UK court overturns govt go-ahead for Stonehenge road tunnel

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A British court on Friday overturned government approval for the construction of a controversial road tunnel close to the Stonehenge stone circle, following opposition from historians, archaeologists and druids.

The ruling came after UNESCO confirmed that the prehistoric site would be added to its "in danger" list if the project went ahead and warned it could lose its World Heritage Site status.

The High Court ruled in favour of a judicial review and threw out consent for the road-building project given by the Secretary of State for Transport, Grant Shapps, in November 2020.

Those opposed to the plan, including an umbrella group called the Stonehenge Alliance, had warned against the massive engineering project in an area full of archaeological treasures around the standing stones, with the road tunnel starting and ending within the site.

Druids who revere the mystical monument as sacred also protested against the scheme.

"Incredible news. Hugs all around," the Stonehenge Alliance tweeted after the ruling.

Highways England had applied for permission in 2018 to build a new 13-kilometre section of an existing main road, including a new 3.3 kilometre tunnel.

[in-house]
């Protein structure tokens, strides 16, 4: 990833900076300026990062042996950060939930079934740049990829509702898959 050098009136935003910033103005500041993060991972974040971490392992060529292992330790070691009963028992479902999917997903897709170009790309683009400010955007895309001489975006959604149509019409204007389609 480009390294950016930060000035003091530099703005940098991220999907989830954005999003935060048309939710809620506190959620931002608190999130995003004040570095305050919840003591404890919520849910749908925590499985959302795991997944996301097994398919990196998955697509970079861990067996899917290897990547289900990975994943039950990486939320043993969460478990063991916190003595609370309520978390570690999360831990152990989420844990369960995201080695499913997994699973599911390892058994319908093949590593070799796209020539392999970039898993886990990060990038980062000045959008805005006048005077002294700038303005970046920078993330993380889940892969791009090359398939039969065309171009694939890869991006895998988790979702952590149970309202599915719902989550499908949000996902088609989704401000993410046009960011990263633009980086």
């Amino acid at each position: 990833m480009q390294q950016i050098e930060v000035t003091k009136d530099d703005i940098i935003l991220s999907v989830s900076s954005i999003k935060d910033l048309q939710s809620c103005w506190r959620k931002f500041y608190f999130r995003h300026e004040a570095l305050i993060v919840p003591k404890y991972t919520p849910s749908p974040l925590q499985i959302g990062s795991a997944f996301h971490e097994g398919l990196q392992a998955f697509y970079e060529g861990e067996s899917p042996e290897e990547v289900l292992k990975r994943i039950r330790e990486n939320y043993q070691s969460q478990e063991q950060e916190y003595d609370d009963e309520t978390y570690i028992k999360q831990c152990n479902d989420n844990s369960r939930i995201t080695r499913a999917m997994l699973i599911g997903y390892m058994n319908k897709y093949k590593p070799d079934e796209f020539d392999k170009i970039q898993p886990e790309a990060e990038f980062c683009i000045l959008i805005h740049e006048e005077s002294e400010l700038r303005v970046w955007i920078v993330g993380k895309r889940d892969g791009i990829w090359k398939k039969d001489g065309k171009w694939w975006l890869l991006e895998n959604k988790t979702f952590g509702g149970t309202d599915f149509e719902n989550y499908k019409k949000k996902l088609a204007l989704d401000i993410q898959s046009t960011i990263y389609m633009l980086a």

The road would cross the UNESCO World Heritage site.

Historian Tom Holland, who has campaigned against the plan, tweeted that the decision was "wonderful news".

"Hoping the Government will accept this ruling, & save the £2 billion of taxpayers' money they were planning to blow on a shameful act of desecration," he added.

Highways England tweeted that it was "hugely disappointed by the decision".

It said it would now have to wait while the Department for Transport "considers its options".

Shapps last year opted to ignore the advice of a panel of expert planning inspectors who recommended refusing the application. He said the benefits of the scheme outweighed its disadvantages.

The court stressed that its ruling was not on the merits of the scheme, but on the legality of the minister's granting of approval.

It ruled that Shapps was not given "legally sufficient material" to allow him to assess the impact of the scheme on individual elements of the heritage site.

It also ruled that Shapps and the panel of planners did not consider two alternative options as they were legally obliged to do: a longer tunnel that would start and end outside the World Heritage Site and adding a cover to the sections of open road in the proposed scheme.

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